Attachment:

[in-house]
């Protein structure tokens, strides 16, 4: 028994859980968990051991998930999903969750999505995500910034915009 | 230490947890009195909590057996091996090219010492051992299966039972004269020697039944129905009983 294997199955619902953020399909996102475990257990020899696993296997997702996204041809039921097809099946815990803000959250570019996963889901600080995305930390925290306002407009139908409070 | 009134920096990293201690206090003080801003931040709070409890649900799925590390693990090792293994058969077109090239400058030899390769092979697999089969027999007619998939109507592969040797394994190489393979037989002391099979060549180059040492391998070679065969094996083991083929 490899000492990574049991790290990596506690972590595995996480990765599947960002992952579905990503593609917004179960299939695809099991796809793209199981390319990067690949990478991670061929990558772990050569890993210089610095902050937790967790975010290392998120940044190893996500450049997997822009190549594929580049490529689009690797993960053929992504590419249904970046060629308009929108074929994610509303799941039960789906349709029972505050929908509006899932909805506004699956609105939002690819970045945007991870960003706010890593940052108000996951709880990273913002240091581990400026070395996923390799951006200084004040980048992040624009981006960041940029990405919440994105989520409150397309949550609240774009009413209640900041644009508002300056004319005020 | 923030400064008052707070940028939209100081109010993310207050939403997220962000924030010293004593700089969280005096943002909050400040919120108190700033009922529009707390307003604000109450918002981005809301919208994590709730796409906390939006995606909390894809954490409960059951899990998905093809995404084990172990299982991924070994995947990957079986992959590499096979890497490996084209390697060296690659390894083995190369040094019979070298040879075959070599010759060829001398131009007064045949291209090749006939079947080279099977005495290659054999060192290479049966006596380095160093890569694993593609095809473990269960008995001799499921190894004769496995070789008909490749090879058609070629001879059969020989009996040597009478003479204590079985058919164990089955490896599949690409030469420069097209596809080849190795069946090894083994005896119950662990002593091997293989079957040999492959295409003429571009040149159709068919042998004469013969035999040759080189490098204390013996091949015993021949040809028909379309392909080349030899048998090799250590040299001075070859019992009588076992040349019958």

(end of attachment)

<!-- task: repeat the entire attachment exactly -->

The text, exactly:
[in-house]
């Protein structure tokens, strides 16, 4: 028994859980968990051991998930999903969750999505995500910034915009 | 230490947890009195909590057996091996090219010492051992299966039972004269020697039944129905009983 294997199955619902953020399909996102475990257990020899696993296997997702996204041809039921097809099946815990803000959250570019996963889901600080995305930390925290306002407009139908409070 | 009134920096990293201690206090003080801003931040709070409890649900799925590390693990090792293994058969077109090239400058030899390769092979697999089969027999007619998939109507592969040797394994190489393979037989002391099979060549180059040492391998070679065969094996083991083929 490899000492990574049991790290990596506690972590595995996480990765599947960002992952579905990503593609917004179960299939695809099991796809793209199981390319990067690949990478991670061929990558772990050569890993210089610095902050937790967790975010290392998120940044190893996500450049997997822009190549594929580049490529689009690797993960053929992504590419249904970046060629308009929108074929994610509303799941039960789906349709029972505050929908509006899932909805506004699956609105939002690819970045945007991870960003706010890593940052108000996951709880990273913002240091581990400026070395996923390799951006200084004040980048992040624009981006960041940029990405919440994105989520409150397309949550609240774009009413209640900041644009508002300056004319005020 | 923030400064008052707070940028939209100081109010993310207050939403997220962000924030010293004593700089969280005096943002909050400040919120108190700033009922529009707390307003604000109450918002981005809301919208994590709730796409906390939006995606909390894809954490409960059951899990998905093809995404084990172990299982991924070994995947990957079986992959590499096979890497490996084209390697060296690659390894083995190369040094019979070298040879075959070599010759060829001398131009007064045949291209090749006939079947080279099977005495290659054999060192290479049966006596380095160093890569694993593609095809473990269960008995001799499921190894004769496995070789008909490749090879058609070629001879059969020989009996040597009478003479204590079985058919164990089955490896599949690409030469420069097209596809080849190795069946090894083994005896119950662990002593091997293989079957040999492959295409003429571009040149159709068919042998004469013969035999040759080189490098204390013996091949015993021949040809028909379309392909080349030899048998090799250590040299001075070859019992009588076992040349019958």